Abstract: This research investigates why and how regional nuclear powers come to develop specific kind of nuclear delivery systems, especially a submarine-based ballistic missile (SSBN) force. In the second nuclear age, as new nuclear states develop sophisticated delivery systems including SSBNs, understanding the logic and process of their nuclear force development is essential for both regional and international security. The origins and development process of India’s nuclear submarine program suggests that nuclear force development is a historically contingent process. This data-driven research, based on newly declassified archival documents from the Indian archives and extensive oral history interviews, refutes teleological narratives that either argue for technological determinism or the need for projecting nuclear deterrence as the primary causal variables. By situating India’s nuclear submarine program in the organizational routines of its nuclear scientific bureaucracy, bureaucratic politics of its military-scientific complex and the military socialization of the Indian Navy, this research explains India’s most secretive military-scientific programs. This comprehensive empirical research, currently based on a single case study, also addresses an important theoretical question in the field of international security studies: why states develop specific kinds of weapon systems, including those for nuclear weapons delivery?
Speaker bio: Prior to joining CISAC as a Nuclear Security Postdoctoral Fellow, Yogesh Joshi was an Associate Fellow in the Strategic Studies Program at the Observer Research Foundation, New Delhi. He recently received his PhD from Jawaharlal Nehru University specializing in Indian foreign and security policy.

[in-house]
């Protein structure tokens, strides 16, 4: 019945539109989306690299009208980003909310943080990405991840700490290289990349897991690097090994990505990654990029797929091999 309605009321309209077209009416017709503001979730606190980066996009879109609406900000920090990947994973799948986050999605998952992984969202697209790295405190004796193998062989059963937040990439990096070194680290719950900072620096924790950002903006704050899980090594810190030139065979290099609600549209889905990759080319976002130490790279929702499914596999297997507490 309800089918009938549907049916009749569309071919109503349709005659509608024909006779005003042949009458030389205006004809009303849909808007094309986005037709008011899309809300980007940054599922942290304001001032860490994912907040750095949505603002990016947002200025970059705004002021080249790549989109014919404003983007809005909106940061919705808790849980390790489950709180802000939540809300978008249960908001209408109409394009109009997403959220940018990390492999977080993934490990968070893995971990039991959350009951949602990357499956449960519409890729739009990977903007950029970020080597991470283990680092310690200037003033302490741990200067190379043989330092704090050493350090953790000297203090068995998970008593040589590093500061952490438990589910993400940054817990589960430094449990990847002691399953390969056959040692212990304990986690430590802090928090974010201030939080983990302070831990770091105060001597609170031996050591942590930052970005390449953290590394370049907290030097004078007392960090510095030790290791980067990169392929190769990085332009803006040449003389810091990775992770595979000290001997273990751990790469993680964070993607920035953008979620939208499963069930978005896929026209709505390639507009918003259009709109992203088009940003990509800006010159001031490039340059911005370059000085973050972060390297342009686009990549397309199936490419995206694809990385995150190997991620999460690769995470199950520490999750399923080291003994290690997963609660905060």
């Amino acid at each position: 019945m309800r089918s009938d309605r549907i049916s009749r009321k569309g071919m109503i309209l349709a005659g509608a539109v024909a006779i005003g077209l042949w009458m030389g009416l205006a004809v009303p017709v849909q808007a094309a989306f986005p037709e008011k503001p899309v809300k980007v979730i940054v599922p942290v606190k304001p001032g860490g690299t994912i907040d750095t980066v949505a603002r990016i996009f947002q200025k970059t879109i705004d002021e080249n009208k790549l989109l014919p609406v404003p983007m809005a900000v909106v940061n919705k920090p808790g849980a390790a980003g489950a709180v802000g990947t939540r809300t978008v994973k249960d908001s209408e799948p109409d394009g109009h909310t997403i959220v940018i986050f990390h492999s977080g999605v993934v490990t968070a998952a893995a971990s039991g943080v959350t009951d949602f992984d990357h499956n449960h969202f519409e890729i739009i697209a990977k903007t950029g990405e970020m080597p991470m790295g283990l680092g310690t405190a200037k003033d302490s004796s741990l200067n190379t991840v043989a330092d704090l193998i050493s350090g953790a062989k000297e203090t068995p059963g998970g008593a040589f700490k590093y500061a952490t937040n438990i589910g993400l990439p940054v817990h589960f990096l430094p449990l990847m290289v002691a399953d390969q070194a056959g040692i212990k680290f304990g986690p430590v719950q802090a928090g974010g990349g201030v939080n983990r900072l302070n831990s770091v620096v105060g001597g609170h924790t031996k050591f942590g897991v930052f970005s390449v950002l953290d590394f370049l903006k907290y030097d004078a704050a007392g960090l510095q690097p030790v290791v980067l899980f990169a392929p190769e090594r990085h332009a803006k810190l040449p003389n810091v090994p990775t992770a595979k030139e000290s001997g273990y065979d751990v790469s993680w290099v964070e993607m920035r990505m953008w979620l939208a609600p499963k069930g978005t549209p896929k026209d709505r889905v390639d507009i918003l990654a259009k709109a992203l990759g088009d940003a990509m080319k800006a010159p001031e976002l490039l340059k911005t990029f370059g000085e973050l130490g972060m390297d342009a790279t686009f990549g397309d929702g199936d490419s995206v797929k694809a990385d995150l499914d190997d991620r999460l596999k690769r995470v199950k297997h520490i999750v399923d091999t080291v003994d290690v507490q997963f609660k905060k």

At CISAC, Yogesh is finishing a book manuscript on the history of India's nuclear submarine program. His research traces the origins, process and development of India's nuclear submarine program using multi-archival sources and extensive oral history interviews. Yogesh’s data-driven research posits that India’s nuclear submarine program was riddled with shifting motivations, ambivalent rationales and halting progress. Rather than being driven by a single coherent strategic plan, India stumbled upon a submarine-based nuclear deterrent. By situating the nuclear submarine program in India’s Cold War security policy, its nuclear policy, its naval strategy in the Indian Ocean, the bureaucratic politics of its military-scientific complex and its quest for technological prestige, this research is an attempt to understand path-dependency in one of India’s most secretive military-scientific programs. It not only has implications for explaining India's nuclear program and policy but also provides an avenue to explain the process of decision-making behind state's pursuance of specific kinds of nuclear delivery systems. This research is supported by the MacArthur foundation.
He has held fellowships at George Washington University, King’s College London and Carnegie Endowment for International Peace, Washington DC. His research has appeared or is under review in Asian Security, International History Review, International Affairs, Survival, US Naval War College Review, Comparative Strategy, Harvard Asia Quarterly, India Review, Asia Policy, Journal of Asian Security and International Affairs, War on the Rocks, World Politics Review and The Diplomat. He has co-authored two books: The US ‘Pivot’ and Indian Foreign Policy: Asia's Emerging Balance of Power (Palgrave Macmillan, 2015) and India in Nuclear Asia: Regional Forces, Perceptions and Policies (Orient Blackswan (South Asia), forthcoming 2018; also forthcoming in fall 2018 by Georgetown University Press for the rest of the world). A short introduction on India’s Nuclear Policy was recently commissioned by Oxford University Press and has been accepted for publication in 2018. A monograph titled 'India’s Evolving Nuclear Force and Implications for U.S. Strategy in the Asia-Pacific' was published by the Strategic Studies Institute, US Army War College in 2016.